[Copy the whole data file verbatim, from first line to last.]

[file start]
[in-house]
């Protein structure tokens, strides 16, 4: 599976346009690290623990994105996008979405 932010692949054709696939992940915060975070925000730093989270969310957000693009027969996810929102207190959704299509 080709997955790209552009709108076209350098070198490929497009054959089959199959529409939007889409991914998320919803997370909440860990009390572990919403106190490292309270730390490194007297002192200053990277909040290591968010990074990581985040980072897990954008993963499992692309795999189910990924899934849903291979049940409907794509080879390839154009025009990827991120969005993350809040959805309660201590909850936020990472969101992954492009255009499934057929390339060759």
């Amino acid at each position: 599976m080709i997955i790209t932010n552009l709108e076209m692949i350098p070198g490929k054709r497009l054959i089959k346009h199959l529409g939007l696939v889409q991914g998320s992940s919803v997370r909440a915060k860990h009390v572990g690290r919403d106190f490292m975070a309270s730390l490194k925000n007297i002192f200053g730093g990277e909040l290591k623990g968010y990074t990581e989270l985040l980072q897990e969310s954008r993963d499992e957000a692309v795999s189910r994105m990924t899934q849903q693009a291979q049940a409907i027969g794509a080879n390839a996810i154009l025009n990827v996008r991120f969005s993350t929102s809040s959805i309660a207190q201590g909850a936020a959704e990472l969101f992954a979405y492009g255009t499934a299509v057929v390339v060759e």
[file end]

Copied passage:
[in-house]
């Protein structure tokens, strides 16, 4: 599976346009690290623990994105996008979405 932010692949054709696939992940915060975070925000730093989270969310957000693009027969996810929102207190959704299509 080709997955790209552009709108076209350098070198490929497009054959089959199959529409939007889409991914998320919803997370909440860990009390572990919403106190490292309270730390490194007297002192200053990277909040290591968010990074990581985040980072897990954008993963499992692309795999189910990924899934849903291979049940409907794509080879390839154009025009990827991120969005993350809040959805309660201590909850936020990472969101992954492009255009499934057929390339060759």
């Amino acid at each position: 599976m080709i997955i790209t932010n552009l709108e076209m692949i350098p070198g490929k054709r497009l054959i089959k346009h199959l529409g939007l696939v889409q991914g998320s992940s919803v997370r909440a915060k860990h009390v572990g690290r919403d106190f490292m975070a309270s730390l490194k925000n007297i002192f200053g730093g990277e909040l290591k623990g968010y990074t990581e989270l985040l980072q897990e969310s954008r993963d499992e957000a692309v795999s189910r994105m990924t899934q849903q693009a291979q049940a409907i027969g794509a080879n390839a996810i154009l025009n990827v996008r991120f969005s993350t929102s809040s959805i309660a207190q201590g909850a936020a959704e990472l969101f992954a979405y492009g255009t499934a299509v057929v390339v060759e």